The other new MMO that has piqued my interest is from Sony Online Entertainment, the people behind Everquest. They are developing a new Everquest game. The original spawned a sequel in 2004, and amazingly both games are still going, although they are now on a free to play model, with extras which players pay for. This model has become increasingly popular in recent years as more traditional PC and console games companies try to retain players and hold their interest as more and more people move to playing games on their phones and tablet devices. Anyway, from what I’ve been reading this week, Sony went back to the drawing board and twice scrapped their plans before coming up with Everquest Next.

For all the shiny graphics the new games are promising with more realistic looking landscapes with grass flowing in the wind, and clouds moving across the sky, that part of the game interests me the least. The new character classes and fancy moves, combos and explosions are nice, but again, just shiny window dressing. If it’s the same game over and over again in a new skin, then why bother? Some players will get bored quickly and move on. I know I will.

With Everquest Next, Sony are promising something new and only a few days ago they released online several videos showing content, but more importantly, new ideas and a new approach to the game. They outlined several radical ideas, like AI that learns or adapts, so the orcs don’t always spawn at the same point in the road forever, but move depending on risk and reward to them. Towns and cities can be destroyed and affected by players and more importantly, new places can be built. Players can not only create and craft objects, but they can create homes and buildings. The world and ground you stand on can also be affected, so players could dig a hole at any point in the game and mine for minerals, or encounter underground monsters and secret cities and buried artefacts from thousands of years of history built into the layers of the world. So the landscape is constantly changing as events move through the world and you don’t have to wait for a new add-on expansion every two years to change a zone.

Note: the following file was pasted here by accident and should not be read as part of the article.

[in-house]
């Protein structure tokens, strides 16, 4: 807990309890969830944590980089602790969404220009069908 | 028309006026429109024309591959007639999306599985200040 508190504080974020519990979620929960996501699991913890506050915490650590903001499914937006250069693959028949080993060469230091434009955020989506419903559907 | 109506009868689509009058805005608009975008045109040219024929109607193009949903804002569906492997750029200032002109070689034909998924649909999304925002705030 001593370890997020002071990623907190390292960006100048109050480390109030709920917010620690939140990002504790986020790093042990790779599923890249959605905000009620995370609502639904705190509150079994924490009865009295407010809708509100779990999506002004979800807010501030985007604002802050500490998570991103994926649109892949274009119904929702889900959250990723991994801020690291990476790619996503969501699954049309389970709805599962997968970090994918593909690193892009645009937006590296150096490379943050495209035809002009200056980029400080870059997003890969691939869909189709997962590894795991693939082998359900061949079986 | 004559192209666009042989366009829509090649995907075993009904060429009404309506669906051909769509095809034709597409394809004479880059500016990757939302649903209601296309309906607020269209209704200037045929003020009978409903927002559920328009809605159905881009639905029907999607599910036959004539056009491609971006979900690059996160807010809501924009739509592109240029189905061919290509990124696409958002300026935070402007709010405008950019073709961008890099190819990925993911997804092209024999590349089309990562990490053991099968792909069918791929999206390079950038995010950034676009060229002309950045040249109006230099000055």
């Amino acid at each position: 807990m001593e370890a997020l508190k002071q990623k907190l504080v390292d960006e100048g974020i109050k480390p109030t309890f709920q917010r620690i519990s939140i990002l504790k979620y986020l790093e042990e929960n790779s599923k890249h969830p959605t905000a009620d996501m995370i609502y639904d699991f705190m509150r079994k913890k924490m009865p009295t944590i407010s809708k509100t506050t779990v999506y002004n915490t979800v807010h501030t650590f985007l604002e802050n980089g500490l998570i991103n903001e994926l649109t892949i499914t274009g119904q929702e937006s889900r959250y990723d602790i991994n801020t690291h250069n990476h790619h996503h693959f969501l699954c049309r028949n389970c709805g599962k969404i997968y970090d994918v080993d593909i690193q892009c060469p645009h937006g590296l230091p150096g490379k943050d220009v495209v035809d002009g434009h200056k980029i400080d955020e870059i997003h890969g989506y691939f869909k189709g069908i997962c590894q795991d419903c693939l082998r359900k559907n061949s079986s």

More info can be seen here and on Part1 of the video here. For me, the ability to create and build, and the ability to log into the game on Day 1 and then Day 200 and find a totally different world that is constantly changing, is far more interesting than better graphics and fancy moves. The ability to create an object or even the perfect house or boat, that will then be used by hundreds or thousands of others in the game and earn a commission every time is interesting to me. It sounds a bit like a cross between the old game Civilisation with an MMO, except this time you’re not controlling the entire world, just living in and having to cope with change.

I’m not just looking to run around with a sword in someone else’s imagination anymore. I’ve done that a lot already. I’ve been the warrior, the priest, the wizard, now I want to do more. I want to experience what the warrior does on his days off. I want to be the master brewer or alchemist or shipwright or chef. I want a fully rounded, more immersive experience. I want to experience all aspects (within reason) of the character’s life within the game, not just the fighting part. Some of this are already available but only a limited capacity. To create the perfect brewery in a border town and plan to settle down and focus on that, only for the whole town to be overrun and burned down by rampaging orcs, forcing you to pick up the sword again and go on the hunt. That is exciting. That is interesting. More importantly, that is NEW in the game.

Of course I remain a little sceptical, as quite often games companies promise a lot and then have to scale back and back until you don’t recognise what was delivered. But I’m also trying to be less cynical and remain optimistic and I’ve even signed up to the Beta for EQ Next Landmark. So we’ll see what happens but something needs to radically shake up the MMO industry as the games are becoming increasingly repetitive and just the same kind of game with a new skin and shinier graphics, over and over again.